In the 1st Congressional District, the CSC endorsed Carl, a Mobile County commissioner, over former Sen. Bill Hightower.
“Jerry Carl was first endorsed by the Board for the March 3rd primary and was recently re-endorsed because in the time since the March 3rd primary and now, CSC has seen Jerry validate its trust in him time and again on the issues that are critical to our region,” the Tea Party group explained. “Whether it was working to improve the Port of Mobile that is critical to Alabama’s commerce or by taking a leading role on the Mobile Planning Commission by saying NO to an absurd $6 toll being proposed by Governor Kay Ivey for a new bridge over the Mobile River, Jerry has shown a willingness to fight for what was right for this region. For CSC, that means that Jerry Carl understands how the other counties in this District work and he has working relations with his fellow County Commissioners in the District and he has been ‘in the trenches’ at the local level gaining experience not only in development, infrastructure and budget issues, but he has also been heavily involved with Mobile’s Public Health Director in fighting the Wuhan Virus pandemic.”
For the Court of Criminal Appeals, the CSC endorsed Smith, who is challenging incumbent Beth Kellum.
“I first met Will Smith when we were living in Florence at the time of the beginning of the Tea Party,” Campomenosi wrote. “We worked together on a great TP meeting on July 4th 2009 that brought out over 1000 patriots to hear among others, Mo Brooks. Will’s background is well suited to this position because in addition to his 25 years of practicing law, he served as a County Commissioner in Lauderdale County where he fought against tax increases and as an NRA member supported the Second Amendment. As a lawyer, who is a member of the Federalist Society, Will brings a wide range of experiences as a criminal defense lawyer and a special prosecutor in thousands of cases spanning his 25 year career. As a member of the Alabama, Georgia, and U.S. Supreme Court Bars, he has handled appeals at the state and Federal levels, which means Will is well prepared for accepting the responsibilities of a Judge on the Court of Criminal Appeals. Attesting to that, Will has received the endorsement of the Alabama Republican Assembly and various conservative groups in the state including the Common Sense Campaign. I think it is also important to keep in mind that Will has been a servant leader in his community, where he has been a Sunday school teacher, has devoted his time to his Church’s Special Needs Ministry, and has been a basketball coach in a program called Upward Basketball. In addition to all of his local community work, Will has also found time to join an International Missions program as a worker. I think you can see from this brief review that Will Smith is ready for this job based on his quarter of a century in law practice, his life experiences as a husband and father in a faith-based community, and importantly, his Christian conservative foundation that is necessary in applying the law to so many different circumstances.”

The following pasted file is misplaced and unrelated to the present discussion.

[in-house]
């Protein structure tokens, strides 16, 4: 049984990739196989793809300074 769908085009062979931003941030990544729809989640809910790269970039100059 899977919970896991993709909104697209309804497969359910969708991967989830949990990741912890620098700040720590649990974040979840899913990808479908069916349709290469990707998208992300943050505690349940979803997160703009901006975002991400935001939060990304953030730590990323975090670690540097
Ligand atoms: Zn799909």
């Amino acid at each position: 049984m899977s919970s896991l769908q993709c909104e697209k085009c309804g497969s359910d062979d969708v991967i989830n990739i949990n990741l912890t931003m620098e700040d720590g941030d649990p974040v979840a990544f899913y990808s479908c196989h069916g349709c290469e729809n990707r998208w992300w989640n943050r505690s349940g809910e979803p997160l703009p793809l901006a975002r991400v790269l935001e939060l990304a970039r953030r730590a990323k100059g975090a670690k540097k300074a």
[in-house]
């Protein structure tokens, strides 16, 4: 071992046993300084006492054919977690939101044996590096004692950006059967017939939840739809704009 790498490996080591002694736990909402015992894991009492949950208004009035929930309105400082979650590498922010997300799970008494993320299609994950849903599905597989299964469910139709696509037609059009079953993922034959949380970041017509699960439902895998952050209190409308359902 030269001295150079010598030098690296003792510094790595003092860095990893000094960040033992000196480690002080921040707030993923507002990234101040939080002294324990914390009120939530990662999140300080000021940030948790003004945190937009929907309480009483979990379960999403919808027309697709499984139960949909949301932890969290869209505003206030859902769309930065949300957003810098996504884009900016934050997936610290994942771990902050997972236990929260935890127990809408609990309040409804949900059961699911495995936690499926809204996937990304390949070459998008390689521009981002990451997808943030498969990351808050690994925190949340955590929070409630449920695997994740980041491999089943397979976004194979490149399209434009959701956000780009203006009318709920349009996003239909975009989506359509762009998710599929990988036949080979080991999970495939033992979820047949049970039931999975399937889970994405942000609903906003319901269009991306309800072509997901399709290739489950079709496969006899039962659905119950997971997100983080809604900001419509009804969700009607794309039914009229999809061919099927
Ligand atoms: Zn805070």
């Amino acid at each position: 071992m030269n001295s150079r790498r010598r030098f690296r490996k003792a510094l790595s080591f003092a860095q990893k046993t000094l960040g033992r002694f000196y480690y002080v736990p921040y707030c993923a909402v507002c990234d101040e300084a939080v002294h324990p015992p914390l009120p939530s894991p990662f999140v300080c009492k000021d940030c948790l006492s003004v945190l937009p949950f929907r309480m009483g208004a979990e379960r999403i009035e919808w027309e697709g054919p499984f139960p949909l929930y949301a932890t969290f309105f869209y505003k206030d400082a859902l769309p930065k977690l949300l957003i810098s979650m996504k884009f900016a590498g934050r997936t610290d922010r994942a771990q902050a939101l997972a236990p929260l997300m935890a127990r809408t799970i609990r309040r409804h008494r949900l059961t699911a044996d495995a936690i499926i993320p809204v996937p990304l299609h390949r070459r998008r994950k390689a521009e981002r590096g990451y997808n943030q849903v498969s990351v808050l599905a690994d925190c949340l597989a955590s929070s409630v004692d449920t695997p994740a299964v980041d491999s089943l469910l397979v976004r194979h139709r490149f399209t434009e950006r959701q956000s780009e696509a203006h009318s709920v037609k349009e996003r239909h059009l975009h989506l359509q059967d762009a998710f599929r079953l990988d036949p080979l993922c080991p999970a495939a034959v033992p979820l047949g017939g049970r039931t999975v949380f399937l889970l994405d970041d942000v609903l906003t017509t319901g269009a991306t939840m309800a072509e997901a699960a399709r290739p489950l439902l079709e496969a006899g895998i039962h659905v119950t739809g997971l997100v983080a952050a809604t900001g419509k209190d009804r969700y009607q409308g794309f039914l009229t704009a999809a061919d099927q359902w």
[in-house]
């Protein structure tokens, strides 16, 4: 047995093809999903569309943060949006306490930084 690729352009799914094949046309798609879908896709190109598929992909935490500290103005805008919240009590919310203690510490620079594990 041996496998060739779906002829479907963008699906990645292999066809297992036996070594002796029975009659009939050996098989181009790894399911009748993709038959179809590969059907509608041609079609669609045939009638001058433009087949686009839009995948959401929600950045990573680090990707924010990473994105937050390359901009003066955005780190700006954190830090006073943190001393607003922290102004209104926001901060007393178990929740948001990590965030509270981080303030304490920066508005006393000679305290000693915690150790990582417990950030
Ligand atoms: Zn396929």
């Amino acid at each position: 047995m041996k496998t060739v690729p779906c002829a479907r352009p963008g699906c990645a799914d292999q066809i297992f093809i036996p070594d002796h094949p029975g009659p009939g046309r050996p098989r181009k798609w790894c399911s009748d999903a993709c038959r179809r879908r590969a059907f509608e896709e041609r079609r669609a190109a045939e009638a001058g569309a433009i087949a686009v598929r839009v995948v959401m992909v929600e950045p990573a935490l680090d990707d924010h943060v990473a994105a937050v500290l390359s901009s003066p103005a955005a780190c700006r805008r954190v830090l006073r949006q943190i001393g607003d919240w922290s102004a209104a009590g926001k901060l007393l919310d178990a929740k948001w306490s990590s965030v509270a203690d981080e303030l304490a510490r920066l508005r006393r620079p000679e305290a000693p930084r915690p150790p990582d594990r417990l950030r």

Polls open at 7 a.m and close at 7 p.m.
Former Attorney General John Ashcroft endorses Jeff Sessions
“Jeff Sessions and I served together in the United States Senate, where he worked hard to protect religious freedom, the sanctity of life, and to preserve our American free market system,” Ashcroft said.
Republican Senate candidate Jeff Sessions, a former Alabama senator and former U.S. attorney general, has been endorsed by former President George W. Bush’s attorney general, John Ashcroft. Ashcroft said that Alabama and the nation need Sessions’s leadership.
“America needs him now, more than ever,” Ashcroft said. Ashcroft endorsed Sessions in a new video.
Ashcroft served as the 50th governor of Missouri, and he served in the U.S. Senate with Sessions.
“Jeff Sessions and I served together in the United States Senate, where he worked hard to protect religious freedom, the sanctity of life, and to preserve our American free market system,” Ashcroft said. “He worked successfully, and we know he will do that again.”
Ashcroft praised Sessions’s history as a fighter, saying, “Jeff Sessions will fight for our nation’s values, which are, tragically, under serious attack today.”